FINDING ALTAMIRA – Review by Susan Granger

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Focusing on the conflict between religion and science, this story revolves around the 1879 discovery of a cavern in Northern Spain that’s filled with pre-historic paintings of galloping bison. Jurist and amateur archeologist Marcelino Sanz de Sautuola y de la Pedrueca (Antonio Banderas) and his nine year-old daughter Maria (Allegra Allen) enjoy roaming the countryside of Cantabria, observing nature and chronicling their findings. Read on…

One day, Maria accidentally stumbles into a cave, hidden in a nearby hillside, and spies the remarkable etchings of bison and other animals. Not surprisingly, her observations ignite vivid nightmares which concern her devout mother, Conchita (Golshifteh Farahani).

Meanwhile, Marcelino comes to believe that these artifacts are Paleolithic – 35,000 years old – which is in direct opposition to the Biblical teachings of the Catholic Church. His astonishing assertion is repudiated by local skeptics like De Los Rios (Henry Goodman) and the Monsignor (Rupert Everett).

When Marcelino presents his conclusions at the Prehistoric Congress in Lisbon in 1880, he is publicly ridiculed by the eminent French historian Emile Cartailhac (Clement Sibony), who argued that pre-historic man was incapable of such artistic achievement.

Finally, in 1902, several similar paintings were discovered in France, prompting Cartailhac to admit his mistake in an article published in the journal L’Anthropologie.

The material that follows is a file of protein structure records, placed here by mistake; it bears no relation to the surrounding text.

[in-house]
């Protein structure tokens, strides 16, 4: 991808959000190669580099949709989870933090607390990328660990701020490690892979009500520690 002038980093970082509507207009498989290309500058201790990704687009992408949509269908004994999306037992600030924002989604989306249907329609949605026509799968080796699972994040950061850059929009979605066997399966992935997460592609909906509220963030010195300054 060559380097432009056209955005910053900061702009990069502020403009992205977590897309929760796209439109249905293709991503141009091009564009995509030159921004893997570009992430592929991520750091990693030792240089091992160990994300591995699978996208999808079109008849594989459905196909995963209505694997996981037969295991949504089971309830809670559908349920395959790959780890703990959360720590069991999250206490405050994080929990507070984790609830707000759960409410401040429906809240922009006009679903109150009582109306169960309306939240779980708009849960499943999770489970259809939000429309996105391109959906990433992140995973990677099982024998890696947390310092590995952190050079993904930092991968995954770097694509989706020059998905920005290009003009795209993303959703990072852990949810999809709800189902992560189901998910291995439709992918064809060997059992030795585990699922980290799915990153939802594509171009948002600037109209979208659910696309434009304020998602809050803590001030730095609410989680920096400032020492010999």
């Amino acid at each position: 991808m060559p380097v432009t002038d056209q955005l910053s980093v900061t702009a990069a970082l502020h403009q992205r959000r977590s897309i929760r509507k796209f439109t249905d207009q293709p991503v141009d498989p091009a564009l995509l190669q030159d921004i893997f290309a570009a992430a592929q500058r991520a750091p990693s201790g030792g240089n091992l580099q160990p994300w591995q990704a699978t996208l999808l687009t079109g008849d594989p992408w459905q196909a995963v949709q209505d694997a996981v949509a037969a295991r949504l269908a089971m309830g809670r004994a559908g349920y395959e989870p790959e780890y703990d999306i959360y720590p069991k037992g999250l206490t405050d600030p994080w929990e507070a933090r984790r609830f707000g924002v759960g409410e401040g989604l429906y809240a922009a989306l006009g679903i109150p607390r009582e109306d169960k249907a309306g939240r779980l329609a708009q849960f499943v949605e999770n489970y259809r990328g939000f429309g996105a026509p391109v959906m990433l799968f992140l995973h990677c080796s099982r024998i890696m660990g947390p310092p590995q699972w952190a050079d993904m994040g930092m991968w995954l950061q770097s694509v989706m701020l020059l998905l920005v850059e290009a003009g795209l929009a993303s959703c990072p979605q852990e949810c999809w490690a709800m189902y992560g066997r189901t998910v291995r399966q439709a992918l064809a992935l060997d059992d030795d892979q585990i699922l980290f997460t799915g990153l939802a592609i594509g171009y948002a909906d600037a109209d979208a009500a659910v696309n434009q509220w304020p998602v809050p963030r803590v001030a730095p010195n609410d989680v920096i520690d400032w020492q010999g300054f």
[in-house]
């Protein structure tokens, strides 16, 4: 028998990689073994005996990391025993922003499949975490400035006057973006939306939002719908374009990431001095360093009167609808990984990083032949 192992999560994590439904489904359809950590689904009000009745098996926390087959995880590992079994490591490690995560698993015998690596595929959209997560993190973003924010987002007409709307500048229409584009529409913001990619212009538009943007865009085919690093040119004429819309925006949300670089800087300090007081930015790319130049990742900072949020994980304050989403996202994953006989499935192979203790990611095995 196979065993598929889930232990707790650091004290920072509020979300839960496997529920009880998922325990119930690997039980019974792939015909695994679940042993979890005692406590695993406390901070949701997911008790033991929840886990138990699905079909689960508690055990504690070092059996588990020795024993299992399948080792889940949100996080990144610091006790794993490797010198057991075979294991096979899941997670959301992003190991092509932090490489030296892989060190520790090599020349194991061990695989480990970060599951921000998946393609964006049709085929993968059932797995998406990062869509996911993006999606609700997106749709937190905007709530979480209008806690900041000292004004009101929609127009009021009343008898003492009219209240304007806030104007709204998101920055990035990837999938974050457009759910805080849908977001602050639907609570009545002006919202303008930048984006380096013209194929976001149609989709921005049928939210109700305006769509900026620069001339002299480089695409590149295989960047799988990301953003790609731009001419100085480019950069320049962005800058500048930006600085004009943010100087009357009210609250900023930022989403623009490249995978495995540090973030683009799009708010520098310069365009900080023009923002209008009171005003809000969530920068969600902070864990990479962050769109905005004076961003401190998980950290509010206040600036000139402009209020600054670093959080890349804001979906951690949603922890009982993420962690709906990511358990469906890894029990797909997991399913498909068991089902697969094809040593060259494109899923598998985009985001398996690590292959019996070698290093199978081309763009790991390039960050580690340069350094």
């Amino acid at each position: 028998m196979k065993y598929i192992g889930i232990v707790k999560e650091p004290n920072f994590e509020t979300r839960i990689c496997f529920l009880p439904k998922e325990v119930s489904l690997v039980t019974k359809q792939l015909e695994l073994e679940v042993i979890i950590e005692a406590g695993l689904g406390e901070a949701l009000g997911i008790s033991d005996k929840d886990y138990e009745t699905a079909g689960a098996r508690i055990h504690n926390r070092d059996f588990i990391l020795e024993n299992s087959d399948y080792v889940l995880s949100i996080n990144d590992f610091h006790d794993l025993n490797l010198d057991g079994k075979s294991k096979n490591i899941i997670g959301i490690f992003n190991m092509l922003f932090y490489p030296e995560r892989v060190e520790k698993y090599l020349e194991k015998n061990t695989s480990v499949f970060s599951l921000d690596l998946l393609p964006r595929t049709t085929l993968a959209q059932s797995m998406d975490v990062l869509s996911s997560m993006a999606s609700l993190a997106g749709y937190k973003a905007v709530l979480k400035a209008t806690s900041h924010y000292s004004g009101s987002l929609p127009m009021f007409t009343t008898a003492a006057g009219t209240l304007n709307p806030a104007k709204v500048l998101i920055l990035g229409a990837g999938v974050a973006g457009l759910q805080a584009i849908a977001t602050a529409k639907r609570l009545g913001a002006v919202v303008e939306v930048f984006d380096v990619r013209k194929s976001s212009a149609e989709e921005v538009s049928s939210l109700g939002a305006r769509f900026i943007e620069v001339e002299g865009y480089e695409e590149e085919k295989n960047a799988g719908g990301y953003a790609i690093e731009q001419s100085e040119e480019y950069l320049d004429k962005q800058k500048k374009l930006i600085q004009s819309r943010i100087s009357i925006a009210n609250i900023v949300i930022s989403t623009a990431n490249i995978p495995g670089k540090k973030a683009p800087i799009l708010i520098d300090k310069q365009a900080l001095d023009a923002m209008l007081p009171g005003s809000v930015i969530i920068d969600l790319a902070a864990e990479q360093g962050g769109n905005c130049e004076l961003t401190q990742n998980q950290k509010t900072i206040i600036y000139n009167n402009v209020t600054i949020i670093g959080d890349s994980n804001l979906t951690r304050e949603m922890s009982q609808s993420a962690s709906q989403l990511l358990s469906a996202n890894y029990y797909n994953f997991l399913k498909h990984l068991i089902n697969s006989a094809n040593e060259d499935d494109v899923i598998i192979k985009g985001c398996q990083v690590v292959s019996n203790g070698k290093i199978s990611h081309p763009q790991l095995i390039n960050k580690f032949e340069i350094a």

Unfortunately, disgraced Marcelino died before his vindication/redemption. Maria subsequently married into a prominent Spanish banking family; one of the film’s producers is her relative.

Unimaginatively chronicled by Olivia Hetreed (“Girl With A Pearl Earring”) and Jose Luis Lopez-Linares, this period drama is directed by Hugh Hudson (“Chariots of Fire”), vividly photographed by Jose Luis Alcaine and enhanced by Evelyn Glennie and Mark Knopfler’s guitar compositions.

The poignant ather/daughter bond has the most emotional resonance, while a subplot involving Conchita and a local painter, Ratier (Pierre Niney), seems superfluous.

Coincidentally, geologists in Greenland have recently unearthed evident for ancient life in rocks that are 3.7 billion years old; if confirmed, according to the journal Nature, these fossils would be the oldest on Earth, altering scientific understanding of the origins of life. So, even today, the debate continues….

On the Granger Movie Gauge of 1 to 10, “Finding Altamira” is a persuasive 6, recalling a Spanish scandal.

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Susan Granger

Susan Granger is a product of Hollywood. Her natural father, S. Sylvan Simon, was a director and producer at R.K.O., M.G.M. and Columbia Pictures; her adoptive father, Armand Deutsch, produced movies at M.G.M. As a child, Susan appeared in movies with Abbott & Costello, Red Skelton, Lucille Ball, Margaret O'Brien and Lassie. She attended Mills College in California, studying journalism with Pierre Salinger, and graduated from the University of Pennsylvania, Phi Beta Kappa, with highest honors in journalism. During her adult life, Susan has been on radio and television as an anchorwoman and movie/drama critic. Her newspaper reviews have been syndicated around the world, and she has appeared on American Movie Classics cable television. In addition, her celebrity interviews and articles have been published in REDBOOK, PLAYBOY, FAMILY CIRCLE, COSMOPOLITAN, WORKING WOMAN and THE NEW YORK TIMES, as well as in PARIS MATCH, ELLE, HELLO, CARIBBEAN WORLD, ISLAND LIFE, MACO DESTINATIONS, NEWS LIMITED NEWSPAPERS (Australia), UK DAILY MAIL, UK SUNDAY MIRROR, DS (France), LA REPUBBLICA (Italy), BUNTE (Germany), VIP TRAVELLER (Krisworld) and many other international publications through SSG Syndicate. Susan also lectures on the "Magic and Mythology of Hollywood" and "Don't Take It Personally: Conquering Criticism and other Survival Skills," originally published on tape by Dove Audio.